“The managers have much pleasure in stating that the immense numbers who have travelled under their arrangements have been conducted in perfect safety — indeed in the history of the Midland Lines, no accident, attended with personal injury, has ever happened to an Excursion Train. In conducting the extraordinary traffic of this Great Occasion, the first object is to ensure safety, and that object has hitherto been most happily achieved.” (Thomas Cook poster for an 1851 trip to the Great Exhibition.)

Sometimes a species reaches the end of its natural existence. As its numbers dwindle, disappearance becomes inevitable and the last survivors of the doomed herd become objects of curiosity and pity. This is happening to chief executives who are also chairmen — but with none of the pity.

“I have won a lot of promotions and been at Wembley and won the play-offs, [but] I think, individually, this was the biggest result.” If you follow sport at all, you get used to hyperbole. But this recent comment by Steve Evans, who manages the Rotherham United football team, stood out.

When it comes to management challenges, fish fingers and circuses are at opposite extremes: one product is the acme of industrialised food processing, the other the ultimate expression of human creativity and energy. Somehow, private equity has found room for both: last week, Permira agreed to sell Iglo, which makes Birds Eye fish fingers in Europe, after nine years running the frozen foods company, while another buyout group, TPG Capital, led a deal to gain control of Montreal’s Cirque du Soleil.

Entrepreneurs tend to see regulation as the enemy of innovation and progress.
But while it is true that watchdogs can struggle to keep pace with fast-changing markets and to comprehend technology companies’ novel ways of working, it is hardly surprising they sometimes resort to random barking.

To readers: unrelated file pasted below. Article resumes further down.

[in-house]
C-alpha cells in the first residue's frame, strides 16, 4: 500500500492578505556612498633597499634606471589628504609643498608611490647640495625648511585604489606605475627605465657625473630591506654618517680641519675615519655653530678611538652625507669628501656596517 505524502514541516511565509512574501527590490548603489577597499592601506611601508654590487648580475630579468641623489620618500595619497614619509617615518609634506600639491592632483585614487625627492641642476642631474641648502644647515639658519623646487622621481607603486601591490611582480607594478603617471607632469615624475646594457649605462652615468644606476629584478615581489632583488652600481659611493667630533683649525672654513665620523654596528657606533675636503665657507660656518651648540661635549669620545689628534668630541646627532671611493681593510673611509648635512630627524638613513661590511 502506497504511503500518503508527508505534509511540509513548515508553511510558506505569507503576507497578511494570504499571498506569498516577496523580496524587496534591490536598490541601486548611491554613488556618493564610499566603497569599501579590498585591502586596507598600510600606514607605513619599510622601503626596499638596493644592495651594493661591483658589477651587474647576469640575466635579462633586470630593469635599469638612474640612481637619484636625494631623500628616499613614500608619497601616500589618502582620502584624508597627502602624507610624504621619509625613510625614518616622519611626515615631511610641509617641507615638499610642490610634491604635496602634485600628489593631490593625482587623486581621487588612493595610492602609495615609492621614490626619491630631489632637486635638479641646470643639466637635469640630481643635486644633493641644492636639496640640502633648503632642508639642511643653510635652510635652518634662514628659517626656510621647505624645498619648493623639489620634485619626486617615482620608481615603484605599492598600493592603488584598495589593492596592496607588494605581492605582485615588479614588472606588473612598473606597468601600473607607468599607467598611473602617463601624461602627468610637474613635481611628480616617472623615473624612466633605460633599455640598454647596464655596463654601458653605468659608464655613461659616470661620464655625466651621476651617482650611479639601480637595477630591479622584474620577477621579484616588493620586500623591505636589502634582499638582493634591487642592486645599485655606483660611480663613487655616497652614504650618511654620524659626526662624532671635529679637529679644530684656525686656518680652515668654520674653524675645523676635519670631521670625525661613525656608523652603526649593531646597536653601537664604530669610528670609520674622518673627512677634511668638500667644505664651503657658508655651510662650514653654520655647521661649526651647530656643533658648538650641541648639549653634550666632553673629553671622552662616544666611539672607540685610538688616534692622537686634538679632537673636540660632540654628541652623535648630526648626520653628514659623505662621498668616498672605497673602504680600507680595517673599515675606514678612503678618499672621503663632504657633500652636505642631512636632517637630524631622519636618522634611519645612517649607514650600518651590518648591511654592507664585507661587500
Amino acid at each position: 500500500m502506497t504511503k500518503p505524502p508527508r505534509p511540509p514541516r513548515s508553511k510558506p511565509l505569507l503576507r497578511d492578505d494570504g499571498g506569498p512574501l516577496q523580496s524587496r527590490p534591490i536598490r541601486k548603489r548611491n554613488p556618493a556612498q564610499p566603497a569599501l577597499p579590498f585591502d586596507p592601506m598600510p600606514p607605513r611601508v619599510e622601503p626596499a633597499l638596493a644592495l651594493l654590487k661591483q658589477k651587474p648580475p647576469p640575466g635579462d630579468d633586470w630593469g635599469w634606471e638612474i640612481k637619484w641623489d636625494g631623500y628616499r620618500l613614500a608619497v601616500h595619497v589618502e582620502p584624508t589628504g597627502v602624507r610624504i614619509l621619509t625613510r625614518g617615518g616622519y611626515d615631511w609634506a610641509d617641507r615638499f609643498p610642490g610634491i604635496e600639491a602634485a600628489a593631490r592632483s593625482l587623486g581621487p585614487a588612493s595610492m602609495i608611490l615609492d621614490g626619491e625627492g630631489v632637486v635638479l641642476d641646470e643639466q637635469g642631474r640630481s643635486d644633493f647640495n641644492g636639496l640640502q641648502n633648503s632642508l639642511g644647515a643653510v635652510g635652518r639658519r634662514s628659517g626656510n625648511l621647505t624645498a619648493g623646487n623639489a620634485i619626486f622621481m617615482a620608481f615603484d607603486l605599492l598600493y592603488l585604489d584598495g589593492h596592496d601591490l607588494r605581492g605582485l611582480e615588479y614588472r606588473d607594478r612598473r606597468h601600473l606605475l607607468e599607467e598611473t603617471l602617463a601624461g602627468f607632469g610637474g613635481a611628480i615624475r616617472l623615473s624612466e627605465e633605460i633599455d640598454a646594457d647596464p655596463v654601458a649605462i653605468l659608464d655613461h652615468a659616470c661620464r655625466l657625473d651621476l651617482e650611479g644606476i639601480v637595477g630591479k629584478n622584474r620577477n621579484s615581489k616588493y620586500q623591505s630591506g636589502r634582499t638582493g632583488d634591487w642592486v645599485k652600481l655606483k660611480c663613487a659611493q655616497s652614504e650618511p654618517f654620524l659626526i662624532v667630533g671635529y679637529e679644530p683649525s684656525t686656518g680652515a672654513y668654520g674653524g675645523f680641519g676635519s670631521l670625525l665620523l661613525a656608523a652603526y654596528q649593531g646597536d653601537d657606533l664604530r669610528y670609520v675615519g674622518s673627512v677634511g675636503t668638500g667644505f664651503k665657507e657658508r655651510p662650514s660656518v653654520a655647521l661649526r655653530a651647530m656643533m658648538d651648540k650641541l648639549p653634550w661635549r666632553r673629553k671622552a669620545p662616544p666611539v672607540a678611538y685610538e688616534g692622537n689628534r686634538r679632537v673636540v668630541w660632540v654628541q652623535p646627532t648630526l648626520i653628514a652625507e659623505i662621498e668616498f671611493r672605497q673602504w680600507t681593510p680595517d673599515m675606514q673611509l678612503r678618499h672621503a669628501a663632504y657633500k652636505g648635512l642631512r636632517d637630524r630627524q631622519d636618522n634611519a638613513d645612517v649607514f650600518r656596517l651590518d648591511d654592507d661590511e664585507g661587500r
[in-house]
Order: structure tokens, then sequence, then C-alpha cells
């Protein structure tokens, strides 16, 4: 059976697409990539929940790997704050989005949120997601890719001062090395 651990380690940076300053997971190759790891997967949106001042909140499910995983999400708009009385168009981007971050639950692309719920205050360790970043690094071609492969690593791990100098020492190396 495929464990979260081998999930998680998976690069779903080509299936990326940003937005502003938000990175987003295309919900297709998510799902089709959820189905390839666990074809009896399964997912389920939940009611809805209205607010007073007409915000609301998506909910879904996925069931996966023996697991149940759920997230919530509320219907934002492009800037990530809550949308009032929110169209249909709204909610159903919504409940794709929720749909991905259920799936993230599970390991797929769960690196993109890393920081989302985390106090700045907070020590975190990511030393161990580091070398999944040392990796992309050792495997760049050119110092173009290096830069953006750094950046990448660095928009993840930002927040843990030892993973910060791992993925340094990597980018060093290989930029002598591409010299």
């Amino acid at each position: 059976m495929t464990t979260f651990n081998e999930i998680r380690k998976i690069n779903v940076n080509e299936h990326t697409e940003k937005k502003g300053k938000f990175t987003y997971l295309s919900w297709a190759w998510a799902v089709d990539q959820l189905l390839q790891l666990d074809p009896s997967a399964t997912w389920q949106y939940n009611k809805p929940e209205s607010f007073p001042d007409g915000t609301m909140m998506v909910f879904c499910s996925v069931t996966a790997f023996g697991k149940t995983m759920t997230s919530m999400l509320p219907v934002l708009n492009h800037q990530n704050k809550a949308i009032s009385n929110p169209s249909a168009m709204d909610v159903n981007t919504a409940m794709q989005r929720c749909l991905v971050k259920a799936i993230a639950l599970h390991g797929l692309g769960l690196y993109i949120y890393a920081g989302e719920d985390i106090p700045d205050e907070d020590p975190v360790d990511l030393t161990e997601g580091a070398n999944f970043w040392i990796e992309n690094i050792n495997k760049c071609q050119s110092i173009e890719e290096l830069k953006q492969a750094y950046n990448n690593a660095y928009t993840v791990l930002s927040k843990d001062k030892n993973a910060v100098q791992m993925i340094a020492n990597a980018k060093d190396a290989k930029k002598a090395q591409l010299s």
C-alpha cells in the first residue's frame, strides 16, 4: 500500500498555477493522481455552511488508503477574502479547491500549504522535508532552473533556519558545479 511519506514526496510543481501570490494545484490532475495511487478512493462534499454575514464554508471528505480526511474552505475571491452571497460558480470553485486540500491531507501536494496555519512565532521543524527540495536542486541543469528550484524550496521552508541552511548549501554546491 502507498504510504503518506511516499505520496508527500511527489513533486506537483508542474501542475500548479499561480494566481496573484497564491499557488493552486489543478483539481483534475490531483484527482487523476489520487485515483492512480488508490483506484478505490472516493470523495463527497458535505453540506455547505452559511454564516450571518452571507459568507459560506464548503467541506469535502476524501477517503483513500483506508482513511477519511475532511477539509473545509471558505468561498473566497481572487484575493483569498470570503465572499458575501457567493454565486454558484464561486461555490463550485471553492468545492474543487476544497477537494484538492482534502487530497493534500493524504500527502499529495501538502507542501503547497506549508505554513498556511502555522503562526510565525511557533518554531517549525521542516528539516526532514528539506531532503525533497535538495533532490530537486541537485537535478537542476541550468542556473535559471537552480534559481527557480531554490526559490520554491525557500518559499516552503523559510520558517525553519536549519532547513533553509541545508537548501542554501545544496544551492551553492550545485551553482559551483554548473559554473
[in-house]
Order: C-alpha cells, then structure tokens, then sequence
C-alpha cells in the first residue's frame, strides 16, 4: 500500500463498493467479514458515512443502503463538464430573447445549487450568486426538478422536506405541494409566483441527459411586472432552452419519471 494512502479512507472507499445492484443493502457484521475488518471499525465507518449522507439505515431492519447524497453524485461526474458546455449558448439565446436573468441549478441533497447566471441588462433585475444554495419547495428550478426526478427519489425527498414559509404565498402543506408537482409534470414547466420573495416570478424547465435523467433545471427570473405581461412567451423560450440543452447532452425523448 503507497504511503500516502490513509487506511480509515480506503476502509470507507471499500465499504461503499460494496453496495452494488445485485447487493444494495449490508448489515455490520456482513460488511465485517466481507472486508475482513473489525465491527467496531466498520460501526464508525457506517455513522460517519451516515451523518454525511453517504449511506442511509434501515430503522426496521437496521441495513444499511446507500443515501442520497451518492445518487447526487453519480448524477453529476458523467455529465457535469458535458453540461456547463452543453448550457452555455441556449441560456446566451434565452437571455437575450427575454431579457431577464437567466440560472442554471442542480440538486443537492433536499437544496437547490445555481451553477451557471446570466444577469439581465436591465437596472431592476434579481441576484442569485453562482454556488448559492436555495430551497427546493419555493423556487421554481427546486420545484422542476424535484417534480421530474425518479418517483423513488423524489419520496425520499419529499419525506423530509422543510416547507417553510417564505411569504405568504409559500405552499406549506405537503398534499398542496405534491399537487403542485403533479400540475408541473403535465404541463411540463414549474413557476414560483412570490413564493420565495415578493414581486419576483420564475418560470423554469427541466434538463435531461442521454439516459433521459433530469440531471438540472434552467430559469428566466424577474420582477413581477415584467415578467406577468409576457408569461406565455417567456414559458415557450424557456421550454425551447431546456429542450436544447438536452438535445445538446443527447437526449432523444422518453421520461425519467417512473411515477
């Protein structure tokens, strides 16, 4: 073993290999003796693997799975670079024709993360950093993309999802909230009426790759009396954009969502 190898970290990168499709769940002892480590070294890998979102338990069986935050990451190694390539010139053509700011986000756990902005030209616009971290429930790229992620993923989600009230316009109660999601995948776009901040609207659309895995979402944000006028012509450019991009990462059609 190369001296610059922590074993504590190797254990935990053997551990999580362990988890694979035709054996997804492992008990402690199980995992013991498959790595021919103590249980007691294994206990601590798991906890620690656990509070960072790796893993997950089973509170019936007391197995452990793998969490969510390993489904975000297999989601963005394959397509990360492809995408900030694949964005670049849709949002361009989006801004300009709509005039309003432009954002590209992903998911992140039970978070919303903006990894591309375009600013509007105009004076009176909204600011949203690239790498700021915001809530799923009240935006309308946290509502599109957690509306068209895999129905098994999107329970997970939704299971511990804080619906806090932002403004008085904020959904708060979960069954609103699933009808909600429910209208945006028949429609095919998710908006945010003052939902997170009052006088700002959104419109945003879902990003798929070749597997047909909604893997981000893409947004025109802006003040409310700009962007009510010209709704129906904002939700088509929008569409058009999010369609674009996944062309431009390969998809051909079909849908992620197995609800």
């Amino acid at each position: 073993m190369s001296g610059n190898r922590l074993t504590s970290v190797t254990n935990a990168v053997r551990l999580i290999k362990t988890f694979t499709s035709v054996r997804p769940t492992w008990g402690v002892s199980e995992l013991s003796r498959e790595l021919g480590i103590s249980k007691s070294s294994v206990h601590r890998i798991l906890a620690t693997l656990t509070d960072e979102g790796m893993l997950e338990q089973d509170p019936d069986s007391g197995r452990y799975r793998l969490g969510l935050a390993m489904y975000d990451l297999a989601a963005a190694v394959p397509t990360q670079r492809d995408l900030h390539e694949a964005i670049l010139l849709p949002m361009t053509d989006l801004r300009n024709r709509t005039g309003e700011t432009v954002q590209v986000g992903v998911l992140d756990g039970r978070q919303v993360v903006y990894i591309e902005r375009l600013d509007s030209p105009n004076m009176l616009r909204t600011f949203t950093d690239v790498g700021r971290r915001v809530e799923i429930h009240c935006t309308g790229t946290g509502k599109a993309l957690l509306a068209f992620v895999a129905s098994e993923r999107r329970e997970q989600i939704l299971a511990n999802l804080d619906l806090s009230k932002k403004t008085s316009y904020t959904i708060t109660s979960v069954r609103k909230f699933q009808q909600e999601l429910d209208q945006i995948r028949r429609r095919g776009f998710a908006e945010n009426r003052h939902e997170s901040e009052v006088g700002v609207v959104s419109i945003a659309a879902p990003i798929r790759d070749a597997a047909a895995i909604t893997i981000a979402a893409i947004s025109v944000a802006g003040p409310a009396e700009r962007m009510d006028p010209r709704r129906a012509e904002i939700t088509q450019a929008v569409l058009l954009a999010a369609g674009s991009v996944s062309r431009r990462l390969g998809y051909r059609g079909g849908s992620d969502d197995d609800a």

If you have read a new business book, done executive training or attended a leadership summit recently, you have probably seen a slide, diagram or animation of the human brain.

Steve Jobs’ acolytes say Becoming Steve Jobs paints a more fitting picture of the Apple founder than Walter Isaacson’s “authorised” 2011 life. Most neutral readers who plough through another 435 pages of Jobsiana, will neither know nor care. But the battle of the bios will have been worth it if it sounds the death-knell for the worst of all management memes: the leadership lesson listicle.

Andrew Hill

Self-manager: Zappos' Tony Hsieh  © Zappos

When I first wrote last year about Zappos’ efforts to introduce a self-managing system called Holacracy, I said that for most companies to adopt such an approach would take “time, a leap of faith and an act of unusual self-effacement by their leaders”.

An extraordinary memo from Tony Hsieh, chief executive of the Amazon-owned online shoe retailer, has underlined just how difficult it is. In the memo, published by Quartz this week, Mr Hsieh says that in the face of potential resistance, the company is now going to take a “rip the bandaid” approach to accelerate its progress towards self-management.

Quartz reports that some of the things I predicted would be stumbling blocks — confusion about the absence of titles, defection of staff — have already affected the transition. Mr Hsieh is not giving up; indeed he’s offering severance packages to staff who are not comfortable with the new approach. The fact that a chief executive has to order a change to a system with no chief executive is only one of the apparent contradictions here.

 Read more